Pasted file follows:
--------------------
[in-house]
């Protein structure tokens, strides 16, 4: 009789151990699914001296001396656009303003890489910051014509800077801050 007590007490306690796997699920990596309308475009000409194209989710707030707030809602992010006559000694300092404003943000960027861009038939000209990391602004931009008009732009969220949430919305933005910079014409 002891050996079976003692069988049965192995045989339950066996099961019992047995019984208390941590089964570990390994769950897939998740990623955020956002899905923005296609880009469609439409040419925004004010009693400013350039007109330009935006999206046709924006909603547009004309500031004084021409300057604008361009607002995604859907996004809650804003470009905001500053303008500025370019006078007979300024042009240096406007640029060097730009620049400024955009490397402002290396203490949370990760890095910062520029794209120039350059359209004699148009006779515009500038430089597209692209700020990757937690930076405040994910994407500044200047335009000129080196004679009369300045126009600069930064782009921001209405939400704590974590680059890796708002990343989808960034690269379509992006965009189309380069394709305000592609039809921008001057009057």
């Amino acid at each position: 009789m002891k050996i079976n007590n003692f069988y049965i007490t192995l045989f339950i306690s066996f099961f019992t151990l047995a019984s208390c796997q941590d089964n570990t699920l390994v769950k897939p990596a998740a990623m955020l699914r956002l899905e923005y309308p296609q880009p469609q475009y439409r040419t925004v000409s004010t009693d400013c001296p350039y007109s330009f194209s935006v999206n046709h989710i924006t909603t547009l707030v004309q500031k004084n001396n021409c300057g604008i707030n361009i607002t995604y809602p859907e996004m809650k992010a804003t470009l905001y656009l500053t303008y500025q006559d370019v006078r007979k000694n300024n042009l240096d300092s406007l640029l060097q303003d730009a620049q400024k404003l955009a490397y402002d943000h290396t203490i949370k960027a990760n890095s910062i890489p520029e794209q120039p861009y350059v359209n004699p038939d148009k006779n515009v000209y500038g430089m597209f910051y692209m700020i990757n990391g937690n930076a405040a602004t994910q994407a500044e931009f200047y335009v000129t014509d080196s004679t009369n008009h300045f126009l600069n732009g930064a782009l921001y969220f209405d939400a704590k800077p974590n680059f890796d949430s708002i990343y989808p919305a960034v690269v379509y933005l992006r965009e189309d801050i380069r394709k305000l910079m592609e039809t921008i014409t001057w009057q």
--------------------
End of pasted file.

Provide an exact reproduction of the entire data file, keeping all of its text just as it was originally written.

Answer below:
[in-house]
């Protein structure tokens, strides 16, 4: 009789151990699914001296001396656009303003890489910051014509800077801050 007590007490306690796997699920990596309308475009000409194209989710707030707030809602992010006559000694300092404003943000960027861009038939000209990391602004931009008009732009969220949430919305933005910079014409 002891050996079976003692069988049965192995045989339950066996099961019992047995019984208390941590089964570990390994769950897939998740990623955020956002899905923005296609880009469609439409040419925004004010009693400013350039007109330009935006999206046709924006909603547009004309500031004084021409300057604008361009607002995604859907996004809650804003470009905001500053303008500025370019006078007979300024042009240096406007640029060097730009620049400024955009490397402002290396203490949370990760890095910062520029794209120039350059359209004699148009006779515009500038430089597209692209700020990757937690930076405040994910994407500044200047335009000129080196004679009369300045126009600069930064782009921001209405939400704590974590680059890796708002990343989808960034690269379509992006965009189309380069394709305000592609039809921008001057009057």
């Amino acid at each position: 009789m002891k050996i079976n007590n003692f069988y049965i007490t192995l045989f339950i306690s066996f099961f019992t151990l047995a019984s208390c796997q941590d089964n570990t699920l390994v769950k897939p990596a998740a990623m955020l699914r956002l899905e923005y309308p296609q880009p469609q475009y439409r040419t925004v000409s004010t009693d400013c001296p350039y007109s330009f194209s935006v999206n046709h989710i924006t909603t547009l707030v004309q500031k004084n001396n021409c300057g604008i707030n361009i607002t995604y809602p859907e996004m809650k992010a804003t470009l905001y656009l500053t303008y500025q006559d370019v006078r007979k000694n300024n042009l240096d300092s406007l640029l060097q303003d730009a620049q400024k404003l955009a490397y402002d943000h290396t203490i949370k960027a990760n890095s910062i890489p520029e794209q120039p861009y350059v359209n004699p038939d148009k006779n515009v000209y500038g430089m597209f910051y692209m700020i990757n990391g937690n930076a405040a602004t994910q994407a500044e931009f200047y335009v000129t014509d080196s004679t009369n008009h300045f126009l600069n732009g930064a782009l921001y969220f209405d939400a704590k800077p974590n680059f890796d949430s708002i990343y989808p919305a960034v690269v379509y933005l992006r965009e189309d801050i380069r394709k305000l910079m592609e039809t921008i014409t001057w009057q």